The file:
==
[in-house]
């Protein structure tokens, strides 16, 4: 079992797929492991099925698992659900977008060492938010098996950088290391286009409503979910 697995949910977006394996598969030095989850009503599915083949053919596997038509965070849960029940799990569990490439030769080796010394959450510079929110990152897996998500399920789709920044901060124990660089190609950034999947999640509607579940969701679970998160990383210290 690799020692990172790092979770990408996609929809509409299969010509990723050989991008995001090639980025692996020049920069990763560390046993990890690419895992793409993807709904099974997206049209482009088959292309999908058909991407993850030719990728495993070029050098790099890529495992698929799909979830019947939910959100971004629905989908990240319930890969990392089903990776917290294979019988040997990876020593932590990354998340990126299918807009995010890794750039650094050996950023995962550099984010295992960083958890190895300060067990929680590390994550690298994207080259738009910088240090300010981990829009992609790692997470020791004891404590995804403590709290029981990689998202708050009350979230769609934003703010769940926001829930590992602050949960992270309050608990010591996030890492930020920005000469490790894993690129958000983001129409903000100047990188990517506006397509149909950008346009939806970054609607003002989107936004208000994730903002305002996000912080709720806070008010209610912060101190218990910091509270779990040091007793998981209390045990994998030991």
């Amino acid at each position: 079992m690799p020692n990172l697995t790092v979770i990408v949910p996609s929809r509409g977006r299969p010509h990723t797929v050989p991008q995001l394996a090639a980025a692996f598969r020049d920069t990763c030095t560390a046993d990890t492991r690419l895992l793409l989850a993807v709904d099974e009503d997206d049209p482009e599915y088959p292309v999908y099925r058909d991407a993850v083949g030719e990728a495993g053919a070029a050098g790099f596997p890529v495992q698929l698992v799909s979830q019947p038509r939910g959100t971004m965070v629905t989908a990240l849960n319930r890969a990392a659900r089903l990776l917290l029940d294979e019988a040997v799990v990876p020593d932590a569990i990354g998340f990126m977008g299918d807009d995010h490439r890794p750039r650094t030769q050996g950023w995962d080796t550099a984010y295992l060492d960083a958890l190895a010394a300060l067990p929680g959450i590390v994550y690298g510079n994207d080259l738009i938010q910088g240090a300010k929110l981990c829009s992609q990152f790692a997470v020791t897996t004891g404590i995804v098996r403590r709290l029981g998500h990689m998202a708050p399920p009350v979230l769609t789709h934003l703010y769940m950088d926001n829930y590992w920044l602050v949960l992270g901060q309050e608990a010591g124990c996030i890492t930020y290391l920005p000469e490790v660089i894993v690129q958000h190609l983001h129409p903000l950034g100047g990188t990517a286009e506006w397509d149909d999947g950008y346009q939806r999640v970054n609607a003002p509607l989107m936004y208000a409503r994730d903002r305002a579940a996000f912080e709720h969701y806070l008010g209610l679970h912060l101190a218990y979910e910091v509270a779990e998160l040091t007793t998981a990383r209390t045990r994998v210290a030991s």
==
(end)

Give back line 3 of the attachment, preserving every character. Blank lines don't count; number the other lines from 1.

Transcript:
């Amino acid at each position: 079992m690799p020692n990172l697995t790092v979770i990408v949910p996609s929809r509409g977006r299969p010509h990723t797929v050989p991008q995001l394996a090639a980025a692996f598969r020049d920069t990763c030095t560390a046993d990890t492991r690419l895992l793409l989850a993807v709904d099974e009503d997206d049209p482009e599915y088959p292309v999908y099925r058909d991407a993850v083949g030719e990728a495993g053919a070029a050098g790099f596997p890529v495992q698929l698992v799909s979830q019947p038509r939910g959100t971004m965070v629905t989908a990240l849960n319930r890969a990392a659900r089903l990776l917290l029940d294979e019988a040997v799990v990876p020593d932590a569990i990354g998340f990126m977008g299918d807009d995010h490439r890794p750039r650094t030769q050996g950023w995962d080796t550099a984010y295992l060492d960083a958890l190895a010394a300060l067990p929680g959450i590390v994550y690298g510079n994207d080259l738009i938010q910088g240090a300010k929110l981990c829009s992609q990152f790692a997470v020791t897996t004891g404590i995804v098996r403590r709290l029981g998500h990689m998202a708050p399920p009350v979230l769609t789709h934003l703010y769940m950088d926001n829930y590992w920044l602050v949960l992270g901060q309050e608990a010591g124990c996030i890492t930020y290391l920005p000469e490790v660089i894993v690129q958000h190609l983001h129409p903000l950034g100047g990188t990517a286009e506006w397509d149909d999947g950008y346009q939806r999640v970054n609607a003002p509607l989107m936004y208000a409503r994730d903002r305002a579940a996000f912080e709720h969701y806070l008010g209610l679970h912060l101190a218990y979910e910091v509270a779990e998160l040091t007793t998981a990383r209390t045990r994998v210290a030991s």